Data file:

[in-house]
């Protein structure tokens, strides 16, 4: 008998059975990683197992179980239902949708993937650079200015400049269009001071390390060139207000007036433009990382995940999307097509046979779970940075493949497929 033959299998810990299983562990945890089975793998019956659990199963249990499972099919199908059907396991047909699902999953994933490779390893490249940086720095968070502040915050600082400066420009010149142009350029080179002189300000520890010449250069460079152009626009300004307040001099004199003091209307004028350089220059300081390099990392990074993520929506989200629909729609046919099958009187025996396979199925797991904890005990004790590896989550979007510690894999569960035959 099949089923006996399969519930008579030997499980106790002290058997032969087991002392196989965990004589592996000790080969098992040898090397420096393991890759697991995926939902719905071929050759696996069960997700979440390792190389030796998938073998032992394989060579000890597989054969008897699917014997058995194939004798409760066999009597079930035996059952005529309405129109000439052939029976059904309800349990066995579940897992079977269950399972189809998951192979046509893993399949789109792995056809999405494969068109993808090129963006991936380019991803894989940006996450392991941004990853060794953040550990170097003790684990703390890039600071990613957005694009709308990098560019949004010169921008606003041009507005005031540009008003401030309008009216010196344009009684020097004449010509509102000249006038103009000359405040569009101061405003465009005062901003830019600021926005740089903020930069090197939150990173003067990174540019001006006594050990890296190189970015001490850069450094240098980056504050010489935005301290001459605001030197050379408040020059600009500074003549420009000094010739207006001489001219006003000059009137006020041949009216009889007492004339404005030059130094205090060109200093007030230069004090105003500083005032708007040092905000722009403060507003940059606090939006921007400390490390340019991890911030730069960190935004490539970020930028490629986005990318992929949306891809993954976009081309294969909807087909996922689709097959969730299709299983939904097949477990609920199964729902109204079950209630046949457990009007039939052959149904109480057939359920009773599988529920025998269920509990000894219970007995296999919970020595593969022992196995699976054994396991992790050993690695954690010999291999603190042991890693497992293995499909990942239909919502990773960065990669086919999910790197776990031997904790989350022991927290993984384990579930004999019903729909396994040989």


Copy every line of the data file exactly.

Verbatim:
[in-house]
């Protein structure tokens, strides 16, 4: 008998059975990683197992179980239902949708993937650079200015400049269009001071390390060139207000007036433009990382995940999307097509046979779970940075493949497929 033959299998810990299983562990945890089975793998019956659990199963249990499972099919199908059907396991047909699902999953994933490779390893490249940086720095968070502040915050600082400066420009010149142009350029080179002189300000520890010449250069460079152009626009300004307040001099004199003091209307004028350089220059300081390099990392990074993520929506989200629909729609046919099958009187025996396979199925797991904890005990004790590896989550979007510690894999569960035959 099949089923006996399969519930008579030997499980106790002290058997032969087991002392196989965990004589592996000790080969098992040898090397420096393991890759697991995926939902719905071929050759696996069960997700979440390792190389030796998938073998032992394989060579000890597989054969008897699917014997058995194939004798409760066999009597079930035996059952005529309405129109000439052939029976059904309800349990066995579940897992079977269950399972189809998951192979046509893993399949789109792995056809999405494969068109993808090129963006991936380019991803894989940006996450392991941004990853060794953040550990170097003790684990703390890039600071990613957005694009709308990098560019949004010169921008606003041009507005005031540009008003401030309008009216010196344009009684020097004449010509509102000249006038103009000359405040569009101061405003465009005062901003830019600021926005740089903020930069090197939150990173003067990174540019001006006594050990890296190189970015001490850069450094240098980056504050010489935005301290001459605001030197050379408040020059600009500074003549420009000094010739207006001489001219006003000059009137006020041949009216009889007492004339404005030059130094205090060109200093007030230069004090105003500083005032708007040092905000722009403060507003940059606090939006921007400390490390340019991890911030730069960190935004490539970020930028490629986005990318992929949306891809993954976009081309294969909807087909996922689709097959969730299709299983939904097949477990609920199964729902109204079950209630046949457990009007039939052959149904109480057939359920009773599988529920025998269920509990000894219970007995296999919970020595593969022992196995699976054994396991992790050993690695954690010999291999603190042991890693497992293995499909990942239909919502990773960065990669086919999910790197776990031997904790989350022991927290993984384990579930004999019903729909396994040989």